A WEEKEND EXPLORING STOCKHOLM, SWEDEN

I’ve been to the Swedish capital of Stockholm multiple times now, all of which have been with my family – mainly consisting of following my sister’s direction and plans, due to her previously living there for a year.

This time, I was taking Eesh as a Christmas present, thus taking all responsibility and planning. Fortunately, once you are familiar with the different areas of the city that are important for tourists, it can be quite easy to navigate.

I chose to stay in the Elite Hotel Stockholm Plaza, as not only was it a lovely hotel that I had stayed in before, it was also located in the centre of the city.

Everything in Stockholm is within walking distance, sometimes it may take 40 minutes, but its still easily achievable. If walking isn’t for you, then the Metro/Underground the easiest and most affordable alternative. The travel cards, which provide unlimited use of the Metro, trams and boats, can be purchased as a 24 hour pass at 130 SEK, equating to just over £10, or a 72 hour/ 3 day pass at 260 SEK, equating to just over £21.

The Metro can definitely be daunting at first, but if you’ve planned your routes and familiarise yourself with the names of stations and areas, then take your time and it is no different to any other country’s metro system.

Our first day involved a walk through some of the main streets of the city, before getting the Metro over to Slussen, and visiting the Fotografiska – the photography museum. The Fotografiska constantly changes its exhibitions, and each time I’ve been they’ve been pretty amazing. The exhibitions not only provide information about each picture, but information about the photographer, their reasons behind their collection, and even additional videos of the making of the collection. I highly recommend visiting, as like myself, I wouldn’t usually go to a photography event, but this was certainly worth it.

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Kirsty Mitchell – Wonderland

For me – someone that loves animals, the Skansen Zoo was a must. It prides itself on holding traditional Nordic animals, and featuring such animals in different areas to represent different parts of Sweden in which they come from. Again, a word of advice is that with snow, some animals, such as the wolverine and the brown bears, were either harder to see, or were actually hibernating… On the other hand, it was great to see the Wolves sprint through the heavy snow.

Another must is exploring Gamla Stan. Also referred to as the Old Town, this a top tourist location, as after all, this is where Stockholm was founded. Thus, what better location to hold the Royal Palace, which is a remarkable visit. Gamla stan is also ideal to relax and explore with its vast amounts of restaurants, cafes, museums and shops. The huge amounts of coffee shops not only in Gamla Stan, but all over the city serves the Swedish cultural tradition of fika. Fika involves not only coffee and cake, but a time to stop, relax and socialise.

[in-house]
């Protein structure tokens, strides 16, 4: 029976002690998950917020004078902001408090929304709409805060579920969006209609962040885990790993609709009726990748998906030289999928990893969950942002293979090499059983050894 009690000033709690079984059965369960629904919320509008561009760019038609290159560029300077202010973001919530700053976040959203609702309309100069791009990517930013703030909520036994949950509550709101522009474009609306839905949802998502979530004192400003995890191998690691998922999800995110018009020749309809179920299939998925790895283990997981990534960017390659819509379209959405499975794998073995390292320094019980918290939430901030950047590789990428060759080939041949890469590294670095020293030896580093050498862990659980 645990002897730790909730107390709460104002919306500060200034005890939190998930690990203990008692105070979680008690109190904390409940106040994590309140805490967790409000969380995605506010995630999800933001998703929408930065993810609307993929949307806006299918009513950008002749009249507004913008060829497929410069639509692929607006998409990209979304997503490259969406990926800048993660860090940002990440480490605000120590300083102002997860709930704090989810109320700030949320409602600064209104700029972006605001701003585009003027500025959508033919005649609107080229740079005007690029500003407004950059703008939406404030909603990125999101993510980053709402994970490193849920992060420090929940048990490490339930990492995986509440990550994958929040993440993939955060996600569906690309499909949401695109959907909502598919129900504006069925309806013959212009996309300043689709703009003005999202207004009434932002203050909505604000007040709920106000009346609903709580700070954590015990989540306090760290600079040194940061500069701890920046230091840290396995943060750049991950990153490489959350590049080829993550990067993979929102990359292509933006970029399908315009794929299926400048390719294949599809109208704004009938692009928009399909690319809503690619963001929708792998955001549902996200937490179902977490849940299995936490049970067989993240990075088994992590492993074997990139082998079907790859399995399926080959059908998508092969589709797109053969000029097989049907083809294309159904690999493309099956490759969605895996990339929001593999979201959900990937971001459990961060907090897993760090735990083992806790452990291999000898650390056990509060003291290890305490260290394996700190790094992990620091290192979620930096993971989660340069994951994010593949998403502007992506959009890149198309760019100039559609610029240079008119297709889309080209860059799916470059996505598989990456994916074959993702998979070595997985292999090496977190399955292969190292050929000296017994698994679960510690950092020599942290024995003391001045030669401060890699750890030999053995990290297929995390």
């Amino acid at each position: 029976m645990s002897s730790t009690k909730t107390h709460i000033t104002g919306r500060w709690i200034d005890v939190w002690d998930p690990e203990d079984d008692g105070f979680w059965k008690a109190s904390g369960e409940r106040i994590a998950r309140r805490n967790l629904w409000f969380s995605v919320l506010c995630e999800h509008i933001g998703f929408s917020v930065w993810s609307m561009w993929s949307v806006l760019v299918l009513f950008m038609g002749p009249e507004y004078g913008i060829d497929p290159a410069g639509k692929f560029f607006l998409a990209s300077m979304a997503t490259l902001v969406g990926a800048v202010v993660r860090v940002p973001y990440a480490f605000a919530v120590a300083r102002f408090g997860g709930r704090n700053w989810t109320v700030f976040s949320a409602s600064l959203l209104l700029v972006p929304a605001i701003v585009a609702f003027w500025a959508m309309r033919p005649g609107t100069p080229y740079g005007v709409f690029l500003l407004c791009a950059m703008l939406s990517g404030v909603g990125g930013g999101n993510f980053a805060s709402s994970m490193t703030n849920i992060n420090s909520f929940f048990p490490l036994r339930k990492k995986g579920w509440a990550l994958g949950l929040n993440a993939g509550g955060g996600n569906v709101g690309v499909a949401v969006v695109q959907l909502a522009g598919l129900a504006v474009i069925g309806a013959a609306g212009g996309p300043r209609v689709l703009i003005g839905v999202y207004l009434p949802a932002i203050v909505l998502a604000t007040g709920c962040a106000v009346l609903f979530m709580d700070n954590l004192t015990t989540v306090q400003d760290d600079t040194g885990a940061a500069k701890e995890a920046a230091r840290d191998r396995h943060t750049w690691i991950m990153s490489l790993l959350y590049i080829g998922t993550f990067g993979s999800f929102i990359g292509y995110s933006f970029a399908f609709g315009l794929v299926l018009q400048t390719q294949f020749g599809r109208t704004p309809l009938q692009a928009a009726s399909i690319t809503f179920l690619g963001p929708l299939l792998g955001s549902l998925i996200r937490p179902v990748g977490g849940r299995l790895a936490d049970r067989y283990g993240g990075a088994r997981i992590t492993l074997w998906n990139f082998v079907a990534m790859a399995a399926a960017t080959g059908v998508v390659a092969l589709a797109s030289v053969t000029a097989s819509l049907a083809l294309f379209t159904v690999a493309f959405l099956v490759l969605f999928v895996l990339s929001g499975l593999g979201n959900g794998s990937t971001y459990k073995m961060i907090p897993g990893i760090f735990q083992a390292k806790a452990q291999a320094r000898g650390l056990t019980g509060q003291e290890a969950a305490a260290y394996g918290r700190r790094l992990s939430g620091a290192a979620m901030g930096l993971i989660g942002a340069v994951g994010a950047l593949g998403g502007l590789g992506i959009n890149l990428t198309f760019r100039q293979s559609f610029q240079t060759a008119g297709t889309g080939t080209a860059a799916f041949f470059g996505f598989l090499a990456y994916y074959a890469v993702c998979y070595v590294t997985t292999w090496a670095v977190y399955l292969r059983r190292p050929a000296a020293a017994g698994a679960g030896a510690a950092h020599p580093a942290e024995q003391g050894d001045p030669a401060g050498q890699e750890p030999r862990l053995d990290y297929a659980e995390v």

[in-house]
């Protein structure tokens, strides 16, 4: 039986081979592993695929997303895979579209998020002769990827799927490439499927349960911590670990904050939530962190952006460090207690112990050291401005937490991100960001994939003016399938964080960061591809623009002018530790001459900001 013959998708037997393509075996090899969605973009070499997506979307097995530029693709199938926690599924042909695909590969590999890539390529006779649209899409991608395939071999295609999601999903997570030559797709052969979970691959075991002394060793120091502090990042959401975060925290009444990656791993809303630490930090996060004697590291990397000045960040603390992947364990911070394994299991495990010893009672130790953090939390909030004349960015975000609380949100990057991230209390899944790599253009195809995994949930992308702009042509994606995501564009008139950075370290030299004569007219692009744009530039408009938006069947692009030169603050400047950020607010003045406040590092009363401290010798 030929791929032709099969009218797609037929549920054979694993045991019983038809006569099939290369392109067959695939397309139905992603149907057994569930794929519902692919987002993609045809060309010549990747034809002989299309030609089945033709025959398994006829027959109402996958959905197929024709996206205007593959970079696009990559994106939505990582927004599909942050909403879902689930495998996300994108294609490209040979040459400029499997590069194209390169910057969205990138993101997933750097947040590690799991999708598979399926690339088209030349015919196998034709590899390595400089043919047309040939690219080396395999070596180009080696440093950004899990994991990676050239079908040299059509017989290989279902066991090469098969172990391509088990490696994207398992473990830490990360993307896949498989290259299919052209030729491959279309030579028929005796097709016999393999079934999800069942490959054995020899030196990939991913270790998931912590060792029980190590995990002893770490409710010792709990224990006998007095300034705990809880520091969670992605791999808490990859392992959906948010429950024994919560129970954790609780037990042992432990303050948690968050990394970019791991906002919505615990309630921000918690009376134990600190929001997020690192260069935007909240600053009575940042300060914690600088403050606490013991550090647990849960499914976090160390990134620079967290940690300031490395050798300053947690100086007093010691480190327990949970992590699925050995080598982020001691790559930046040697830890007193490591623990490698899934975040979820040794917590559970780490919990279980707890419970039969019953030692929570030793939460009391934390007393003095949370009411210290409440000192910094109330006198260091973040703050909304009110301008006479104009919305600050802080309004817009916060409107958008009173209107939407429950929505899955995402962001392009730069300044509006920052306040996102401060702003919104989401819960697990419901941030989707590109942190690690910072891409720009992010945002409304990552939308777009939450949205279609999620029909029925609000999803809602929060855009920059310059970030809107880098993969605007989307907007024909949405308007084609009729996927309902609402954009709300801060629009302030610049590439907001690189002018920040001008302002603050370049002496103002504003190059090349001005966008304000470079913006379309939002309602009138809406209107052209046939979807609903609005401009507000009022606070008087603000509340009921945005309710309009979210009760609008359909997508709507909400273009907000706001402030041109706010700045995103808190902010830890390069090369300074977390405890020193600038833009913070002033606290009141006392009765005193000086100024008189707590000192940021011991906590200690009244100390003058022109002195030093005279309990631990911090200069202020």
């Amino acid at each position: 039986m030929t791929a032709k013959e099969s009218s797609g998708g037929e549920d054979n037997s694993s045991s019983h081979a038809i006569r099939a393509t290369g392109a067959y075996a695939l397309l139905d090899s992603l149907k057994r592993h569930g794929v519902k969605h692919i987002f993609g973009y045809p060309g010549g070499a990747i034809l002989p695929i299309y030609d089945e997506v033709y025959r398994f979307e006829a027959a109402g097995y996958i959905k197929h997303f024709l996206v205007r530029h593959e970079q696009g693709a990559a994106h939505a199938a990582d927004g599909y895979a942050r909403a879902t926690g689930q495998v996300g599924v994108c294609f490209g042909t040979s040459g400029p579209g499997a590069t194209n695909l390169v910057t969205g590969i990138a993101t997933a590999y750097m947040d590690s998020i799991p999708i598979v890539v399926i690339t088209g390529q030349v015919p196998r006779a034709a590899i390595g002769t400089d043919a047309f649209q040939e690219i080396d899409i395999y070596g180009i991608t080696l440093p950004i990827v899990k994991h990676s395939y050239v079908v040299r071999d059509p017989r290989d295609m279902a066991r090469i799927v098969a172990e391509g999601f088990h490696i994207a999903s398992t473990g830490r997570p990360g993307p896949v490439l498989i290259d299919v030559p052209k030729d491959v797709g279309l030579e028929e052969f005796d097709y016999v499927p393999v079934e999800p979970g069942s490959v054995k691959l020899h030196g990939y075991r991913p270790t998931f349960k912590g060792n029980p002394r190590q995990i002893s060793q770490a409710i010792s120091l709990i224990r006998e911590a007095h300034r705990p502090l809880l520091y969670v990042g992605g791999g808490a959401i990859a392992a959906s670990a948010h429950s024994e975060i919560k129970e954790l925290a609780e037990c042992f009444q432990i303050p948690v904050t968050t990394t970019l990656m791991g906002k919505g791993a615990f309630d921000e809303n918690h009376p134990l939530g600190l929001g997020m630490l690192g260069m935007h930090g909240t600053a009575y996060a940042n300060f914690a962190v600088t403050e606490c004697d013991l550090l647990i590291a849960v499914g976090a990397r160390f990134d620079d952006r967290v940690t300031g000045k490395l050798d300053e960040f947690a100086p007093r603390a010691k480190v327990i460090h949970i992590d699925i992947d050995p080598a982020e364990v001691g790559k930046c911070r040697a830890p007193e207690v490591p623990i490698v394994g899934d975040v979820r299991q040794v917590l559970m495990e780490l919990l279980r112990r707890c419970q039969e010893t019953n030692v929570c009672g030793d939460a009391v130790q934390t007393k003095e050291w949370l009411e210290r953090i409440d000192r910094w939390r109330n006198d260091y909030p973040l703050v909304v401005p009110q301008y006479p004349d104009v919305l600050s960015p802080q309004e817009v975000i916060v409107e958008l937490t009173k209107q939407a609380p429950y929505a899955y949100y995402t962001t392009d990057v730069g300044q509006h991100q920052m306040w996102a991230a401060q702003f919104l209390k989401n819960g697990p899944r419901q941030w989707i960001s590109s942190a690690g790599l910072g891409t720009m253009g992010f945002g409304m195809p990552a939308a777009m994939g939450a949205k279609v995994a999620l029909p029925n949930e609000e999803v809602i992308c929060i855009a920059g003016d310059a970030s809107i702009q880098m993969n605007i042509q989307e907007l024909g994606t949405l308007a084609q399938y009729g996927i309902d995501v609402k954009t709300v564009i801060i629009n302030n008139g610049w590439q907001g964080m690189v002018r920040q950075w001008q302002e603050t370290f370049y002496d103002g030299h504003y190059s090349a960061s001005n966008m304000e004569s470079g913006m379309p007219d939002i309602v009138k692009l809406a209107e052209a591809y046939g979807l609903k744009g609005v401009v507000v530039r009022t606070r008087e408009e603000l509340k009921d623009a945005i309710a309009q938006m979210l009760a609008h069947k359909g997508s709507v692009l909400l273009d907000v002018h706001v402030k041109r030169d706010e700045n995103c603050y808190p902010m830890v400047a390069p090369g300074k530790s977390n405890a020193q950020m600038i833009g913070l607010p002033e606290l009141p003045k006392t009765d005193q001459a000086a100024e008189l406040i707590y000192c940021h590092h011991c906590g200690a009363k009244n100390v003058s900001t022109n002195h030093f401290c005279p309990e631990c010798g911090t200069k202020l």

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However, for those of you that are more into shopping, Stockholm does not disappoint. Drottninggatan is a large shopping area, with a huge street dedicated to retail shops and department stores. The area, of course, includes many coffee shops and restaurants as well.

During our visit to Stockholm we tried to vary our eating as much as possible. Like most large cities, Stockholm hosts vast amounts of chain and independent restaurants, catering to a variety of cuisines. Having turned vegetarian in recent months, it was already going to be a struggle to find food options, and we most likely gave up on the idea of trying the traditional Swedish meatballs. We did however, during fika, try both the Kanelbulle – a cinnamon role, and a Kladdkaka – a chocolate cake.

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Overall, the holiday to Stockholm was great. Like everywhere we’ve been so far, it provided us with an insight into a new and pleasant culture. There is lots to do, and whilst we were perhaps limited to some things with the harsh snowy weather, we would happily visit again in warmer weather to maximise on the Swedish experience. Based on our experience, I would perhaps suggest that it would be better to go in such warmer weather, however the cold time of January did allow us to experience cheaper prices and less busy attractions – always a positive!!

Not many people think of Stockholm as a first choice location for a holiday. I’d like to think that this post will show that the city of Stockholm certainly has unique, cultural attractions and traditions that intrigue the typical tourist. If you have any more questions or would like any advice for travelling to Stockholm, feel free to contact me!

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I hope you like this post on my travels to Stockholm, Sweden.

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